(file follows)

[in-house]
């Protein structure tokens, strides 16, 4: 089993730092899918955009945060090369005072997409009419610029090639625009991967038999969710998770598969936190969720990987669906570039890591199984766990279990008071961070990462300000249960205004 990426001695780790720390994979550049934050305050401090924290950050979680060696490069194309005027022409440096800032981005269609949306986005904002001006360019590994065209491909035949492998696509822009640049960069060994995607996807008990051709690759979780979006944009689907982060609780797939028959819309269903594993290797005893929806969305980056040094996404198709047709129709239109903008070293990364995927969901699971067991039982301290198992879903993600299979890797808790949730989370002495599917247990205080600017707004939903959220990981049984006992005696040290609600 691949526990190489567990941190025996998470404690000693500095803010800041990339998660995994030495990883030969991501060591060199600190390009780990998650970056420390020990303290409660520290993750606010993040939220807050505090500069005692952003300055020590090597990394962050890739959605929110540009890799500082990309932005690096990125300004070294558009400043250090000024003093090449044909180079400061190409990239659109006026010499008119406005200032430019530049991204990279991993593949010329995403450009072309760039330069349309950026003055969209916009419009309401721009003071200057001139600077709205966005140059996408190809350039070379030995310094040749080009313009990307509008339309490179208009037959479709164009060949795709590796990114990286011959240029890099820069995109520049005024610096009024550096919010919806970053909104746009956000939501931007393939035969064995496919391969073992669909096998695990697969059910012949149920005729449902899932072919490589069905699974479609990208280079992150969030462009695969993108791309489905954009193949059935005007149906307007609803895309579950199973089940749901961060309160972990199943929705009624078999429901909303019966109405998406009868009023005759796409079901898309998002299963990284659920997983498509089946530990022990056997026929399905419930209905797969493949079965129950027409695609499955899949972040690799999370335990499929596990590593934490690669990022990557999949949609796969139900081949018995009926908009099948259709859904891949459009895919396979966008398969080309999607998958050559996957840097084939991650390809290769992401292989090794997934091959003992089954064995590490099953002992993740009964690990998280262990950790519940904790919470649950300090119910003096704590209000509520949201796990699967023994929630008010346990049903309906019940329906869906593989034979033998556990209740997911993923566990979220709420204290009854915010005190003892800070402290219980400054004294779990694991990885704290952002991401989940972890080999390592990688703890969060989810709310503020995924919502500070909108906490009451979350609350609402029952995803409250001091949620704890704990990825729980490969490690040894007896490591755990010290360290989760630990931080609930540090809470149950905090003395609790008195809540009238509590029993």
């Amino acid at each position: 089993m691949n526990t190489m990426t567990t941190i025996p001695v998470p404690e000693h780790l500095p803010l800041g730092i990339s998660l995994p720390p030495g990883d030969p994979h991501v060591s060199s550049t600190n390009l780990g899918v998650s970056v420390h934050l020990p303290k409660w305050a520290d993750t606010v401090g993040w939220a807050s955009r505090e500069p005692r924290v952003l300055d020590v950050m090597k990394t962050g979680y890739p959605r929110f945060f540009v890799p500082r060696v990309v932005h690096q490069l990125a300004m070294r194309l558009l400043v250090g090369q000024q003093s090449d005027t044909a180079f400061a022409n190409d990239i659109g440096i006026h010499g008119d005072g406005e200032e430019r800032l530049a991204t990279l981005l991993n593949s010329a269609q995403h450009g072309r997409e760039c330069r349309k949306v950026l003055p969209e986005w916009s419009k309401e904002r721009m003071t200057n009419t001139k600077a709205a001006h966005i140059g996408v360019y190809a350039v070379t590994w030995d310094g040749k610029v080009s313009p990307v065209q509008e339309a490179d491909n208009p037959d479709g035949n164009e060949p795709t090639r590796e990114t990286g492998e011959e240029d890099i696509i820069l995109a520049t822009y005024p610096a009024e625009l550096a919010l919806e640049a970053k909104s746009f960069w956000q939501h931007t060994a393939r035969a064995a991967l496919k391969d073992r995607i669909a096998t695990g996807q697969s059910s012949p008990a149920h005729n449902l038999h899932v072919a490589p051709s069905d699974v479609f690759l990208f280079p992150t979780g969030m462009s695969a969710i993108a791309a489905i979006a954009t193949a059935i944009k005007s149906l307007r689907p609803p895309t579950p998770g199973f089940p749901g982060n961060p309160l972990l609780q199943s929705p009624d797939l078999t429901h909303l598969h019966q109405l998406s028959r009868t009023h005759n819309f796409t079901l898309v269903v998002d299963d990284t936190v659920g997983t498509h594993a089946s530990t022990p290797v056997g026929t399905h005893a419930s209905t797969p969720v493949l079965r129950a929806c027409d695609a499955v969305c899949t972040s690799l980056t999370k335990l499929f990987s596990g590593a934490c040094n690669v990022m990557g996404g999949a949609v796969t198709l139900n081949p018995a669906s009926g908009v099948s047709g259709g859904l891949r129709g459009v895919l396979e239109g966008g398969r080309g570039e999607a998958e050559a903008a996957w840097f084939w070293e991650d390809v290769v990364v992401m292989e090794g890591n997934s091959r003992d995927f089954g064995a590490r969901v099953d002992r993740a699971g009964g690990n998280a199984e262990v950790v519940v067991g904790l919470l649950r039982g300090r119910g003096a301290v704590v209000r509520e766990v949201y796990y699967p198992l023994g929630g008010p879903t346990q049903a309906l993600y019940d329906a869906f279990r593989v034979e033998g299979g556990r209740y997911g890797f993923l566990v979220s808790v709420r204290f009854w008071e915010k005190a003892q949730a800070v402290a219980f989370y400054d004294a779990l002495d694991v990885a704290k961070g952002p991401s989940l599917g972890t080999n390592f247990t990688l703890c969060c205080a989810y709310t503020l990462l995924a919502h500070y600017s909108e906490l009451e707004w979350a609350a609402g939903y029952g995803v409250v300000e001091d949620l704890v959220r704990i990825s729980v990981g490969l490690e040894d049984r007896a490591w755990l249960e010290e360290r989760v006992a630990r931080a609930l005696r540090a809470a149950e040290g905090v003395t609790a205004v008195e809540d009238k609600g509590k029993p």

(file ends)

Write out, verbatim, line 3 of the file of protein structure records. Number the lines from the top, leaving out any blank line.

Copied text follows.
């Amino acid at each position: 089993m691949n526990t190489m990426t567990t941190i025996p001695v998470p404690e000693h780790l500095p803010l800041g730092i990339s998660l995994p720390p030495g990883d030969p994979h991501v060591s060199s550049t600190n390009l780990g899918v998650s970056v420390h934050l020990p303290k409660w305050a520290d993750t606010v401090g993040w939220a807050s955009r505090e500069p005692r924290v952003l300055d020590v950050m090597k990394t962050g979680y890739p959605r929110f945060f540009v890799p500082r060696v990309v932005h690096q490069l990125a300004m070294r194309l558009l400043v250090g090369q000024q003093s090449d005027t044909a180079f400061a022409n190409d990239i659109g440096i006026h010499g008119d005072g406005e200032e430019r800032l530049a991204t990279l981005l991993n593949s010329a269609q995403h450009g072309r997409e760039c330069r349309k949306v950026l003055p969209e986005w916009s419009k309401e904002r721009m003071t200057n009419t001139k600077a709205a001006h966005i140059g996408v360019y190809a350039v070379t590994w030995d310094g040749k610029v080009s313009p990307v065209q509008e339309a490179d491909n208009p037959d479709g035949n164009e060949p795709t090639r590796e990114t990286g492998e011959e240029d890099i696509i820069l995109a520049t822009y005024p610096a009024e625009l550096a919010l919806e640049a970053k909104s746009f960069w956000q939501h931007t060994a393939r035969a064995a991967l496919k391969d073992r995607i669909a096998t695990g996807q697969s059910s012949p008990a149920h005729n449902l038999h899932v072919a490589p051709s069905d699974v479609f690759l990208f280079p992150t979780g969030m462009s695969a969710i993108a791309a489905i979006a954009t193949a059935i944009k005007s149906l307007r689907p609803p895309t579950p998770g199973f089940p749901g982060n961060p309160l972990l609780q199943s929705p009624d797939l078999t429901h909303l598969h019966q109405l998406s028959r009868t009023h005759n819309f796409t079901l898309v269903v998002d299963d990284t936190v659920g997983t498509h594993a089946s530990t022990p290797v056997g026929t399905h005893a419930s209905t797969p969720v493949l079965r129950a929806c027409d695609a499955v969305c899949t972040s690799l980056t999370k335990l499929f990987s596990g590593a934490c040094n690669v990022m990557g996404g999949a949609v796969t198709l139900n081949p018995a669906s009926g908009v099948s047709g259709g859904l891949r129709g459009v895919l396979e239109g966008g398969r080309g570039e999607a998958e050559a903008a996957w840097f084939w070293e991650d390809v290769v990364v992401m292989e090794g890591n997934s091959r003992d995927f089954g064995a590490r969901v099953d002992r993740a699971g009964g690990n998280a199984e262990v950790v519940v067991g904790l919470l649950r039982g300090r119910g003096a301290v704590v209000r509520e766990v949201y796990y699967p198992l023994g929630g008010p879903t346990q049903a309906l993600y019940d329906a869906f279990r593989v034979e033998g299979g556990r209740y997911g890797f993923l566990v979220s808790v709420r204290f009854w008071e915010k005190a003892q949730a800070v402290a219980f989370y400054d004294a779990l002495d694991v990885a704290k961070g952002p991401s989940l599917g972890t080999n390592f247990t990688l703890c969060c205080a989810y709310t503020l990462l995924a919502h500070y600017s909108e906490l009451e707004w979350a609350a609402g939903y029952g995803v409250v300000e001091d949620l704890v959220r704990i990825s729980v990981g490969l490690e040894d049984r007896a490591w755990l249960e010290e360290r989760v006992a630990r931080a609930l005696r540090a809470a149950e040290g905090v003395t609790a205004v008195e809540d009238k609600g509590k029993p």